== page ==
(cf. •lintheis "soft, mild, sweet-natured", adduced from Spanish
Spanish lindo, and cognate with OE lithe, ON linr). I have
included derivatives from such roots in the same category, thus •linthjan "assuage",
but unattested compounds with no precident in the extant texts (whether of corpus
words or reconstructions) count as !neologisms (e.g. !linthi-waurms "dragon").
All non-corpus words, including Crimean Gothic ones, are given in reconstructed
There are currently a small handful of outright !neologisms (23, including derivatives)
- with no specific evidence that they ever existed in Gothic, though all have
analogies either within the language, or among the other old Germanic tongues.
All are clearly marked as such with the symbol "!"
for instance, appears in Grimm's Teutonic Mythology - potentially a source of
many more. !Gilws and !groneis are from Tolkein's well-known poem
Bagme Bloma; as with !rauks, these words are formed by analogy with other
Germanic languages. !Mairqr & !mairqeis have cognates in Germanic,
Balti, Slavonic and further afield, as well as featuring in the name Mirkwood,
mentioned in at least one Old Norse lay that shows evidence of Gothic traditions.
The others are compounds of attested Gothic roots, coined to fill a gap. Future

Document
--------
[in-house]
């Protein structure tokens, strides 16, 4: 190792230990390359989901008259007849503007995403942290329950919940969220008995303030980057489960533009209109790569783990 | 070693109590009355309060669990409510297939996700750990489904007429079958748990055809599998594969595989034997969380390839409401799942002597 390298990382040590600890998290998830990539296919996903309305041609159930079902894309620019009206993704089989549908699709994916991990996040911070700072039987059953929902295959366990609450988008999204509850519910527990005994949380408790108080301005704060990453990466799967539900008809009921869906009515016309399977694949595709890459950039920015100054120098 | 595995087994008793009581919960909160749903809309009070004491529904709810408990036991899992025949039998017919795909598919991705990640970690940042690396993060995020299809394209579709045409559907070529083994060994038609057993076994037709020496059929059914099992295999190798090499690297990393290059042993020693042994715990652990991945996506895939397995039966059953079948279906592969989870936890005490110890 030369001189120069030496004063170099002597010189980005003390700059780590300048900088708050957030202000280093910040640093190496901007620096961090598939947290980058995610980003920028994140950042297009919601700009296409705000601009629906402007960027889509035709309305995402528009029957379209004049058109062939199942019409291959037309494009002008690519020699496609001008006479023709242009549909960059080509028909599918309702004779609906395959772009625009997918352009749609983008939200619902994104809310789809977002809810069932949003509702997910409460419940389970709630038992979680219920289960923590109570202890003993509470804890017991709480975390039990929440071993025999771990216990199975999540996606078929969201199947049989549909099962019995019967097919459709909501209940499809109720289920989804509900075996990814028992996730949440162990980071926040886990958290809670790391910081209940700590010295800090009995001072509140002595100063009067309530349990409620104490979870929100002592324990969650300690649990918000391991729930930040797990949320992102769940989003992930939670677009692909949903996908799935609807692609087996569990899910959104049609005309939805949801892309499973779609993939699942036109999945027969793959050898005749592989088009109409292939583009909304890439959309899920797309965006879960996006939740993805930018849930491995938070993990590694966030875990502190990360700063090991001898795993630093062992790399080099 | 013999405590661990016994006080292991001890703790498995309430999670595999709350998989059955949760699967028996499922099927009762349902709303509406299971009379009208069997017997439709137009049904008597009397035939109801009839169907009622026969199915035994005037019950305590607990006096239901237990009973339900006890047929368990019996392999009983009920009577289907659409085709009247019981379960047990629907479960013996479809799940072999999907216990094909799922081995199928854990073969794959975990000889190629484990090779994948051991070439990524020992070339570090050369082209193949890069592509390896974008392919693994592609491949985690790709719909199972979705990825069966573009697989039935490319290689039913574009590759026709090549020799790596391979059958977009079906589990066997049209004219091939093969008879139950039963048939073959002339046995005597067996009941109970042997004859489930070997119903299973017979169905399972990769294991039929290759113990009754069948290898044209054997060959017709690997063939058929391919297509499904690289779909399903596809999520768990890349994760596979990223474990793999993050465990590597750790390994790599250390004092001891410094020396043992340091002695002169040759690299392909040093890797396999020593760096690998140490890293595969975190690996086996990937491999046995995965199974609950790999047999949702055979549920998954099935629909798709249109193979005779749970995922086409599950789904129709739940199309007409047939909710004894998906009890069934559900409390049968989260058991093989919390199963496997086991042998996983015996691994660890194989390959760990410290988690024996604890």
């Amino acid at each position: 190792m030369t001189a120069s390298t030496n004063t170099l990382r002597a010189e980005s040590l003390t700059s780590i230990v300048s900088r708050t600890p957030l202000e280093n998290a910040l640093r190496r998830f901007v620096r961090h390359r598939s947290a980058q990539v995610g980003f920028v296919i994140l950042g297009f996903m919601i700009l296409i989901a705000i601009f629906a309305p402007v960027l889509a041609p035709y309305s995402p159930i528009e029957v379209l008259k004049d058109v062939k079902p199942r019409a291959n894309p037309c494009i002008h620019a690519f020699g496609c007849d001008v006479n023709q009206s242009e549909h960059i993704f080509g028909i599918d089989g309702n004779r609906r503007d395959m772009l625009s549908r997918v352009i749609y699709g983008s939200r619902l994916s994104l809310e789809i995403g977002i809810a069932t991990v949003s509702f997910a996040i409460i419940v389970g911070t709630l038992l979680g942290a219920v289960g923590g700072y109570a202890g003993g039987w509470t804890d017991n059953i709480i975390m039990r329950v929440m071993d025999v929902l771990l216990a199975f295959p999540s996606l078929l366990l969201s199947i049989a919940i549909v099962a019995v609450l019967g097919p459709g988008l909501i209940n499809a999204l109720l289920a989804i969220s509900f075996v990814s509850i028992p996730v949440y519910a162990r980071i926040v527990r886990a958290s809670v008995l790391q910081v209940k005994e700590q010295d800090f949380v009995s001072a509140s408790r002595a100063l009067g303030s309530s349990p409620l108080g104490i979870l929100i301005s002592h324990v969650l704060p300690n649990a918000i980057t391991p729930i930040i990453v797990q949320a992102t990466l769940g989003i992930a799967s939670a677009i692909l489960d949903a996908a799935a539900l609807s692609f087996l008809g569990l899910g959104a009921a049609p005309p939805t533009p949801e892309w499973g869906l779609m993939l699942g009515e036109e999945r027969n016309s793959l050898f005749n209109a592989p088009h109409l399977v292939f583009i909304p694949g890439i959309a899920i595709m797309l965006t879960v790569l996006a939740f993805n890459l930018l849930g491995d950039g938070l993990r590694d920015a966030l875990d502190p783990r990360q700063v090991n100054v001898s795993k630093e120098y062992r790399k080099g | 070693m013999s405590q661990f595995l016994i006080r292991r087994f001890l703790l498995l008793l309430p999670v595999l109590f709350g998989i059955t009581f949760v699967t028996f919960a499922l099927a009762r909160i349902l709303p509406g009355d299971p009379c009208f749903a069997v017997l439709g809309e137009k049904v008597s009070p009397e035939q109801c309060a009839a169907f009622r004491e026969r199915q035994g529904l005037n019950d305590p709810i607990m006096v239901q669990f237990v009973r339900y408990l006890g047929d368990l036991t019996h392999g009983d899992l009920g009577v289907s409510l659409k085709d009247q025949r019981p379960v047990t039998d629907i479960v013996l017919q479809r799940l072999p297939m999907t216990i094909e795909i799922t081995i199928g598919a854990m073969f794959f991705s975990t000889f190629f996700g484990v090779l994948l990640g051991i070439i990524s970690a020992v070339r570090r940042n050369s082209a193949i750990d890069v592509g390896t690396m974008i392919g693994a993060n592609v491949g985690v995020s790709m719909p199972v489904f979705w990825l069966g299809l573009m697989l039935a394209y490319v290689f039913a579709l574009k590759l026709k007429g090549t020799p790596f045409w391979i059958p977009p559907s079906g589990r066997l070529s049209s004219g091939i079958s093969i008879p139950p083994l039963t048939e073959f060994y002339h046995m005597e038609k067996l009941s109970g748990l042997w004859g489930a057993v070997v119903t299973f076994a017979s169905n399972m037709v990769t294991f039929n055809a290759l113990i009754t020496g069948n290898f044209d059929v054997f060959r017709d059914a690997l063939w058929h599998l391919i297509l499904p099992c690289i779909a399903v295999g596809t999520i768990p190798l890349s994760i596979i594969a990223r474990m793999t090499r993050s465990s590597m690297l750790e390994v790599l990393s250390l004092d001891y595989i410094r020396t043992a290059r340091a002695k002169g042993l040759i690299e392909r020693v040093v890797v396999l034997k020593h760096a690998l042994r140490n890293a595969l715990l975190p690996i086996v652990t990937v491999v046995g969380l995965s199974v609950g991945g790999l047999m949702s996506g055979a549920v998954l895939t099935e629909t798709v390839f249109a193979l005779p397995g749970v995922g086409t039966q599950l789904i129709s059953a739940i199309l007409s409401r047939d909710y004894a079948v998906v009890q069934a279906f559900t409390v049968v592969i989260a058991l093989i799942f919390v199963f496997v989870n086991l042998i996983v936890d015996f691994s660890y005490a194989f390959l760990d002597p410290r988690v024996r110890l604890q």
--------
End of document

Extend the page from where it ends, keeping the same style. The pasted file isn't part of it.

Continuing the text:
editions, if any, may eliminate this category, or expand it.
chosen illustrate various ways of forming new words: 1) By etymological analogy
with the other early Germanic languages (thus !groneis "green"),
2) New compounds from recorded words !kunthi-gairnei "curiosity",
3) extending the sense of an attested word (e.g. waurms, attested meaning
"serpent" is also included under the entry for DRAGON - in such cases
the attested meaning is specified, to make it clear that the word is not recorded
in Gothic with this sense), and 4) loan words (!Daikaimbair "December",
cf. the attested Naubaimber "November").
By convention, the default dictionary form of adjectives is the masculine singular.
Agent nouns too usually appear in masculine form, although this might be more
the result of the cultural mores of the New Testament era. Any weak masculine
(n-stem) noun can be turned into a weak feminine, thus: kasja "male
potter" > *kasjo "female potter", and vice-versa: haithno
"heathen woman" > *haithna "heathen man". Masculine
nd-stems like frijonds "friend" correspond to feminine jo-stems;
in this instance frijondi does occur. There is also an example of a masculine
a-stem paired with a feminine o-stem: daura-wards "male door-keeper",
daura-warda "female door-keeper" (if Braune/Helm's emendation
of so daurawardo is correct - cf. 112 a.3), and the feminine suffix -ini
(jo-stem) attested in Saurini "Syrian woman", cognate with Modern
German -in. By analogy with Old High German (cf. OHG lâhinârra),
masculine nouns in -areis, might correspond to feminine jon-stems in *-arjo.
dictionary was begun with the aim of making an English-Gothic equivalent to the